Planting Fruit Trees in Winter
It's cold. The days are overcast. Night falls earlier. Sometimes the winter seems like a bleak time. There are, of course, things that make the winter worthwhile: hot chocolate, warm fires, and planting fruit trees. While fruit trees do not look particularly attractive in the winter time, this is actually the best time to plant them as long as the ground is not frozen. Planting in the winter increases the survival rate of your fruit trees and encourages better establishment and growth. During the winter, fruit trees are dormant and as such they experience less shock during transplanting. Transplant shock is common in planting, but it can kill your plant, so reducing root stress and shock is very important. If your fruit tree is planted in the winter, its roots will grow throughout that time and will lead to greater growth during the tree's first season and help the tree establish itself more easily in the spring when it is no longer dormant.
When selecting a planting site for your fruit trees, sun and soil are the most important considerations. Fruit trees need sun – about 6 hours a day – in order to remain healthy and produce fruit. Fruit trees also need well-drained soil. The soil should not be frozen and it should not be waterlogged. While those two needs are easy to identify, it may be more difficult to know if your soil has good drainage. You can determine this by testing how quickly water drains in your desired planting location. Dig a hole 12 inches by 12 inches and fill it with water. After the water has drained from the hole, fill it again and measure the depth of the water. Wait 30 minutes and then measure the depth of the water again to see how much water has drained. A good drainage rate is 1-2 inches an hour or ½ to 1 inches every half hour. Such drainage rates are important so that roots do not remain saturated with water and therefore drown because they do not receive enough oxygen.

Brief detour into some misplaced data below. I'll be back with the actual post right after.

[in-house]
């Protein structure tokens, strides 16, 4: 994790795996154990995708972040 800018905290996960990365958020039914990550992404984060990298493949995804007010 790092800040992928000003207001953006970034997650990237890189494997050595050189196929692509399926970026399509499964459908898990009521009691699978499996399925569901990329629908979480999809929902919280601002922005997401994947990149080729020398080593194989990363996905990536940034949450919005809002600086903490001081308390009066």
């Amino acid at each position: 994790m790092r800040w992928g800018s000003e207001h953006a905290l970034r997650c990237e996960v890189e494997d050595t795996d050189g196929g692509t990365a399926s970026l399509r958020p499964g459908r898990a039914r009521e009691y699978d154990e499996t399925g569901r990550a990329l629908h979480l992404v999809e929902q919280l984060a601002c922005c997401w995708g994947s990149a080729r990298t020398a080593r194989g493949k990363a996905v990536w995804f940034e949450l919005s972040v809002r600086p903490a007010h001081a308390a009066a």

After you have found a sunny and well-drained plating site, dig your hole as deep as the root system and twice as wide as the root spread. Place your fruit tree in the hole. Do not fertilize at the time of planting. Fill the hole with native soil. Make sure to clear about a 3 foot radius around your tree removing all grass and weeds. These need to be removed so they do not compete with your tree for nutrients. Water your tree and mulch. It is best to water slowly and deeply every couple of days. Doing so ensures that your roots remain moist without becoming saturated.
Tree health and survival depends on all these factors. Planting in the winter is one such factor and a way to make your life easier and your tree happier. So enjoy some hot chocolate by a warm fire and then get out there and start planting!